As featured on BusinessMirror: The Future of Tax
In the world today, and especially when it comes to tax, the blistering pace of change and extreme, unprecedented events make it seem impossible to predict what’s around the next corner. But in some respects, we can glimpse how global forces at work today — from the pandemic and inflation to the energy crisis and war — might be molding the tax landscape of tomorrow.
What will taxation look like in 2030? We asked 17 of the tax world’s most inspirational and imaginative leaders for their unique views of what to expect in 2030 — and how we may reach that point.
Predictions for 2030
The tax landscape is changing at a faster pace than ever before — but what does that transformation mean for the future? To consider the potential answers to that question, KPMG asked tax leaders, policymakers and tax authorities from around the world to give us their views of what tax may look like in 2030.
Their predictions on tax span five areas where they — and KPMG — expect change could be most profound:
The 2030 citizen
Citizens of 2030 are much more aware of the importance of tax than people of earlier eras. The tax transparency movement that began in the 2010s fed a growing appetite for tax fairness and transparency. Then pandemic-related emergency spending and the ensuing financial toll in the 2020s highlighted the importance of governments’ fiscal responsibility and prudence.
Citizens find it much easier to deal with their taxes than it used to be. Advances in artificial intelligence and data analytics are allowing tax authorities' systems to prepare the most straightforward income tax returns automatically, with taxpayers simply obliged to review and approve them. Many governments have streamlined their tax, benefit and other services within a single organization. This means the citizens of 2030 have a one-stop shop to access all tax compliance and social welfare programs.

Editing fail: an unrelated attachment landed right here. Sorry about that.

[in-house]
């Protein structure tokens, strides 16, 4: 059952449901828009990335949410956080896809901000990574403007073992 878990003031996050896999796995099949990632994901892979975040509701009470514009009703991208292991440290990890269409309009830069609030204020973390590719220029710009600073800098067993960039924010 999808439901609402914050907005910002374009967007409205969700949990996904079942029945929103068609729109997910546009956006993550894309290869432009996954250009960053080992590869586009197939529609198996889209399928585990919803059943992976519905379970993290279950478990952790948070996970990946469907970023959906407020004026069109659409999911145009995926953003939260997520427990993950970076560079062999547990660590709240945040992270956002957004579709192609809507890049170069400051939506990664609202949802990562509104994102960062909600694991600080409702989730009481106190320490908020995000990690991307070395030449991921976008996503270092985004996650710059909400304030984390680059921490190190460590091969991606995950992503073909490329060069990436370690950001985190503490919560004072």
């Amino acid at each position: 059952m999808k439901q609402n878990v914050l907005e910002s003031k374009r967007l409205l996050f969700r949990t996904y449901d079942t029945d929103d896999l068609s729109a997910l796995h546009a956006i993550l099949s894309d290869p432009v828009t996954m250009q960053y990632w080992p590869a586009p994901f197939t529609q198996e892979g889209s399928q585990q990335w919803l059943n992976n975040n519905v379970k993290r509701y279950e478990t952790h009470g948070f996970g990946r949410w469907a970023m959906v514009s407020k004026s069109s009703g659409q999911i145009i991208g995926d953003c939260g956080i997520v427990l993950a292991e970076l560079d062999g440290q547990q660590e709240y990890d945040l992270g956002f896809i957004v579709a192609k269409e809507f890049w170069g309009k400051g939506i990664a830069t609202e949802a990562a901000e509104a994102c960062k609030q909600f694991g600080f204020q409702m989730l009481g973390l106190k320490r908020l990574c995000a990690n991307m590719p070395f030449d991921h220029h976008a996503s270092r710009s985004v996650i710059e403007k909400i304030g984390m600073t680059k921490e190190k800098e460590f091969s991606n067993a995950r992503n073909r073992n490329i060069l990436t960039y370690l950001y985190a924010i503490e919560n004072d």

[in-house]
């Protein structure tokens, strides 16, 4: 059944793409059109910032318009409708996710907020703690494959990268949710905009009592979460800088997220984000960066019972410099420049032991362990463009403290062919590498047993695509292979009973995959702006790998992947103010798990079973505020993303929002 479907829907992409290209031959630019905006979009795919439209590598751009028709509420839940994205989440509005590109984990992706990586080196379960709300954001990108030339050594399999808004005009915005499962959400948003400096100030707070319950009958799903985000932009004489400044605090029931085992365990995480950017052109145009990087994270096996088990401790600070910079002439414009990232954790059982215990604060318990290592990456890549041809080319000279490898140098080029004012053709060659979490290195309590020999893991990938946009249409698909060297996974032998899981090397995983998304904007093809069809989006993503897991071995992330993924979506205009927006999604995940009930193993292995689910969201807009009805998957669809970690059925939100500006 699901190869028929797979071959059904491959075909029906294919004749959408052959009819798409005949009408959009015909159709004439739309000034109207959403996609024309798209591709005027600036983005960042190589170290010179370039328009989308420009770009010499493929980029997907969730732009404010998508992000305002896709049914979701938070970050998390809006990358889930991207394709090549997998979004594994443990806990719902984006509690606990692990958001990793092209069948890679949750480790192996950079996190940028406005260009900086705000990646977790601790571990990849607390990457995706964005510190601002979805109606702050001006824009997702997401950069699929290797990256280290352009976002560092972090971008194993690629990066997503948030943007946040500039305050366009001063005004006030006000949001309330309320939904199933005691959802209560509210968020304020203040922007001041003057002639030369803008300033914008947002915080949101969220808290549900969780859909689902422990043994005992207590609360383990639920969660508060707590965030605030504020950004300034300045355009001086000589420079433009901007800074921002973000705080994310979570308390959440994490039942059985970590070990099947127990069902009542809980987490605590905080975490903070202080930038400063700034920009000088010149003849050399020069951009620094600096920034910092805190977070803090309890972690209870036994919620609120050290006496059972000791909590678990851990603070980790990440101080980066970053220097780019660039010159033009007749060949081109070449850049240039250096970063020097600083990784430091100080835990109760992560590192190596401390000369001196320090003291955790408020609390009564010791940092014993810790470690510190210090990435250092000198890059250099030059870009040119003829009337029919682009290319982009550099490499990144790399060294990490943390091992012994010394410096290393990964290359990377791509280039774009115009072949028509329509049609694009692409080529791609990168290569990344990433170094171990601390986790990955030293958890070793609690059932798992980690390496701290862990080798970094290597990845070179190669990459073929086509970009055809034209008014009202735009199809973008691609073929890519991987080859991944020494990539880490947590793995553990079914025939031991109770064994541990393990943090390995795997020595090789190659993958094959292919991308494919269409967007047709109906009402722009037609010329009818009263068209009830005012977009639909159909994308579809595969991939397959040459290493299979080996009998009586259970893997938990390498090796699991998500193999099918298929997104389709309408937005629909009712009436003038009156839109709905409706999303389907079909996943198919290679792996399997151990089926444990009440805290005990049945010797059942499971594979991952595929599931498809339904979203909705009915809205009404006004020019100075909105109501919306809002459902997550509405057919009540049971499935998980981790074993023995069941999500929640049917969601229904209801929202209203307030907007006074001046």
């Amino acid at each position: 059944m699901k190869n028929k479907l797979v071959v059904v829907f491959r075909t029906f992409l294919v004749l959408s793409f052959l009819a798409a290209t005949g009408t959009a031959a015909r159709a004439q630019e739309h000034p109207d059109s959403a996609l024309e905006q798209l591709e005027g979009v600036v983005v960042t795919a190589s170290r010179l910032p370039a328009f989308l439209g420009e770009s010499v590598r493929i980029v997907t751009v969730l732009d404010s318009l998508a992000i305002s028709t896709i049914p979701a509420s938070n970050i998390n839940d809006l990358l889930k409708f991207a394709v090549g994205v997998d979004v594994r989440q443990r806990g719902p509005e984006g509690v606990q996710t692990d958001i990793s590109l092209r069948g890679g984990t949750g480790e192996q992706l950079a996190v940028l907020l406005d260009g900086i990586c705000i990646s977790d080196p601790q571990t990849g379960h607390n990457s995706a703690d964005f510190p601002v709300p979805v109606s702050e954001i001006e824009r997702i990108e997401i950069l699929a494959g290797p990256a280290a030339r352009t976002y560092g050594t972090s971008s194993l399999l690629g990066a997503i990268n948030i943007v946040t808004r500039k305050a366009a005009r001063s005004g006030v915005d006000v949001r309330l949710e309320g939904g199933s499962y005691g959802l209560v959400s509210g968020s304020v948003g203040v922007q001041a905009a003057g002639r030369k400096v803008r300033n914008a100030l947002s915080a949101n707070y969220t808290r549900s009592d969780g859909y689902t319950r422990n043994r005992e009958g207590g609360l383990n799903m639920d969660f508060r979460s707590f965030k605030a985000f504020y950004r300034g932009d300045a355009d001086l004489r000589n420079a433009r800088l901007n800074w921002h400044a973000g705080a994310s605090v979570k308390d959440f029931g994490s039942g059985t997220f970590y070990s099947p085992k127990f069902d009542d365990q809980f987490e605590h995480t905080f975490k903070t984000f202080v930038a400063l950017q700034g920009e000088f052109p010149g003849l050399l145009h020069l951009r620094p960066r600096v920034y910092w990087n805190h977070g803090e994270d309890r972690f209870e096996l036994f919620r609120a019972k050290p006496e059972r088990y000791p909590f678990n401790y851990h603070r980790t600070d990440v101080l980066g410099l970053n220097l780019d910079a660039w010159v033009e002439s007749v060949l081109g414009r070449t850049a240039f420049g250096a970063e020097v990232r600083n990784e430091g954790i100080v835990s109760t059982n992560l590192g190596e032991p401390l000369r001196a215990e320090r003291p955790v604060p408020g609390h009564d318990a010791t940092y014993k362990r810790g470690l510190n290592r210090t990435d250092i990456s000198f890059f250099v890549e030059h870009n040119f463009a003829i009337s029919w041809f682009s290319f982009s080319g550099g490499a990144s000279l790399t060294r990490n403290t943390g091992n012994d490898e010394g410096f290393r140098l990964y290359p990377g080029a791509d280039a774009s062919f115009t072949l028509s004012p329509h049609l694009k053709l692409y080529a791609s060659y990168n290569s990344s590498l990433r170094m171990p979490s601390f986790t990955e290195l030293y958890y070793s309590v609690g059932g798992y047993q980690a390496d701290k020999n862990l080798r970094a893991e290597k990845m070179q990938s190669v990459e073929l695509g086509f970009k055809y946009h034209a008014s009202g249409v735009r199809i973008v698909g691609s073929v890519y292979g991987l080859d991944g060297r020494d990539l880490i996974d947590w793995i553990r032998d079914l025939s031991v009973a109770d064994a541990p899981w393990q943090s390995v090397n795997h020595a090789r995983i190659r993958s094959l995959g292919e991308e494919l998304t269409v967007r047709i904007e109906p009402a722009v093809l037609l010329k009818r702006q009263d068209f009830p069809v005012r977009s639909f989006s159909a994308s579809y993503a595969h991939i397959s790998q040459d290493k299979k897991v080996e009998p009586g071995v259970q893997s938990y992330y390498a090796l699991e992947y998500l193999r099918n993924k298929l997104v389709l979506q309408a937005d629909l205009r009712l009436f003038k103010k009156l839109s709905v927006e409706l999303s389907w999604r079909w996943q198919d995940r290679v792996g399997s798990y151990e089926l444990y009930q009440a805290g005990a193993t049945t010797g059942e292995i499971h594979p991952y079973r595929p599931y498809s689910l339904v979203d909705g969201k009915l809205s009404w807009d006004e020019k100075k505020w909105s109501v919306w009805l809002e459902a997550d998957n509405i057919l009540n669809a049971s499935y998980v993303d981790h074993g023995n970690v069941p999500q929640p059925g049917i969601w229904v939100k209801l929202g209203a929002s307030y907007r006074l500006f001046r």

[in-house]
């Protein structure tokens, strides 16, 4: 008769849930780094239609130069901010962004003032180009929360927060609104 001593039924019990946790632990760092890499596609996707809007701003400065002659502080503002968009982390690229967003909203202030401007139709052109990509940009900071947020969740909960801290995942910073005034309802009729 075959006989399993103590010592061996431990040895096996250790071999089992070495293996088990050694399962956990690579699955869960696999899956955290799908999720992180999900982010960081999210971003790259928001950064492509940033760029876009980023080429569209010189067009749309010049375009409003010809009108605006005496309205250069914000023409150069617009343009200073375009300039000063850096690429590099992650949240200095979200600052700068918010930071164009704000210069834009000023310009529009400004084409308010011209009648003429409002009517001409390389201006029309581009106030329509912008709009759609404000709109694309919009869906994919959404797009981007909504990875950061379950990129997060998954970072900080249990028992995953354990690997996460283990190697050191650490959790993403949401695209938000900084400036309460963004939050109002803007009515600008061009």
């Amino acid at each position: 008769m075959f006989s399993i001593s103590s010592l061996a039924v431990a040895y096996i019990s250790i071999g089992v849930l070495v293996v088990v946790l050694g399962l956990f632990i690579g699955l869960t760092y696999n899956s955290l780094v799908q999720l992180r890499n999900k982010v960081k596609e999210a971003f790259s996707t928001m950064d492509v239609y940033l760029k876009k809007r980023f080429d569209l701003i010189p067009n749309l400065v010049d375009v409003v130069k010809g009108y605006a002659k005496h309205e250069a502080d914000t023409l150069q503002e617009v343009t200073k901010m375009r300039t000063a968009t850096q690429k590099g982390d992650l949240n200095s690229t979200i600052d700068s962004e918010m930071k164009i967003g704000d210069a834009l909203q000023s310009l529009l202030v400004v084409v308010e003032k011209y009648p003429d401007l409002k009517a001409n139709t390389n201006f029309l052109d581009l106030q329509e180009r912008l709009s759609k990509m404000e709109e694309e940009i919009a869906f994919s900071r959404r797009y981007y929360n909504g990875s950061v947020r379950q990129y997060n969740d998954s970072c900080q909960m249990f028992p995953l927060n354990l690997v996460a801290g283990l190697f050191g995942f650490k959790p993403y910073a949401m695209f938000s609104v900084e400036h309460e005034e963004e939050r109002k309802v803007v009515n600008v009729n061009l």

The Philippines, like many other countries, faced fiscal pressures and the need for responsible financial management due to pandemic-related emergency spending and financial challenges. As a result, the government implemented recovery measures that led to greater tax transparency, improved technological advancements and more streamlined government services.
The integration of modern technology into the Philippine tax system has significantly enhanced efficiency and improved the overall taxpayer experience. This includes the implementation of online tax filing and payment systems, an electronic invoicing and receipting system, data analytics for risk assessment, online taxpayer identification verification, enhanced taxpayer services through digital platforms and automation of tax assessments and refunds.
These technology-driven initiatives aim to simplify tax compliance, increase transparency, reduce administrative burdens and improve revenue collection – ultimately benefiting individuals and businesses by creating a more efficient and user-friendly tax environment.
Maria Carmela Peralta
Head of Tax
KPMG in the Philippines
Globalization and geopolitics
While there are forces at work leading to fragmentation in areas like trade, supply chains and energy security, globalization remains a success as far as international tax co-operation is concerned.
In the 2020s, a number of forces converged to move geopolitics from adversarial ‘wars of maneuver’ to ‘wars of position’ to win power by gaining influence. Success in the new arena requires the parties involved to be more transparent, collaborative and open to a diversity of ideas.